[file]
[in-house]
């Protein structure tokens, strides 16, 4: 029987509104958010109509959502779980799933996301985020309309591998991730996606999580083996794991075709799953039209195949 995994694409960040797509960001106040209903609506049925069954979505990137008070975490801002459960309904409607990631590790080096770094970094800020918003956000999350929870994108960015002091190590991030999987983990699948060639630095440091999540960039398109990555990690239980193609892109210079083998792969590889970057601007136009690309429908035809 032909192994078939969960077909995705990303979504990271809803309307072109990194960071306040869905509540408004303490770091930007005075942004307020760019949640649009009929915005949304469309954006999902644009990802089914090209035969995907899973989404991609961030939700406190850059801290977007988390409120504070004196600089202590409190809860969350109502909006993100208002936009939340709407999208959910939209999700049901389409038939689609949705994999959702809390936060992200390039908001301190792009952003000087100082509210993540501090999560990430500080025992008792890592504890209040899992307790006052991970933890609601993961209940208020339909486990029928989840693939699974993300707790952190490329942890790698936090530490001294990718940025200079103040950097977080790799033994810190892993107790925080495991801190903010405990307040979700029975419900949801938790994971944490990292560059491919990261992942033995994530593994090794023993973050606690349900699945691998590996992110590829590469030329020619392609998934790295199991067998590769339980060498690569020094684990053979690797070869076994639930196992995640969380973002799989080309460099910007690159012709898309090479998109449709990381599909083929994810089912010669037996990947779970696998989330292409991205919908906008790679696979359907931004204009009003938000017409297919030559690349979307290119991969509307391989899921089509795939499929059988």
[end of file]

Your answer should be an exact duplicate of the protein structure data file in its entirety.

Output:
[in-house]
């Protein structure tokens, strides 16, 4: 029987509104958010109509959502779980799933996301985020309309591998991730996606999580083996794991075709799953039209195949 995994694409960040797509960001106040209903609506049925069954979505990137008070975490801002459960309904409607990631590790080096770094970094800020918003956000999350929870994108960015002091190590991030999987983990699948060639630095440091999540960039398109990555990690239980193609892109210079083998792969590889970057601007136009690309429908035809 032909192994078939969960077909995705990303979504990271809803309307072109990194960071306040869905509540408004303490770091930007005075942004307020760019949640649009009929915005949304469309954006999902644009990802089914090209035969995907899973989404991609961030939700406190850059801290977007988390409120504070004196600089202590409190809860969350109502909006993100208002936009939340709407999208959910939209999700049901389409038939689609949705994999959702809390936060992200390039908001301190792009952003000087100082509210993540501090999560990430500080025992008792890592504890209040899992307790006052991970933890609601993961209940208020339909486990029928989840693939699974993300707790952190490329942890790698936090530490001294990718940025200079103040950097977080790799033994810190892993107790925080495991801190903010405990307040979700029975419900949801938790994971944490990292560059491919990261992942033995994530593994090794023993973050606690349900699945691998590996992110590829590469030329020619392609998934790295199991067998590769339980060498690569020094684990053979690797070869076994639930196992995640969380973002799989080309460099910007690159012709898309090479998109449709990381599909083929994810089912010669037996990947779970696998989330292409991205919908906008790679696979359907931004204009009003938000017409297919030559690349979307290119991969509307391989899921089509795939499929059988």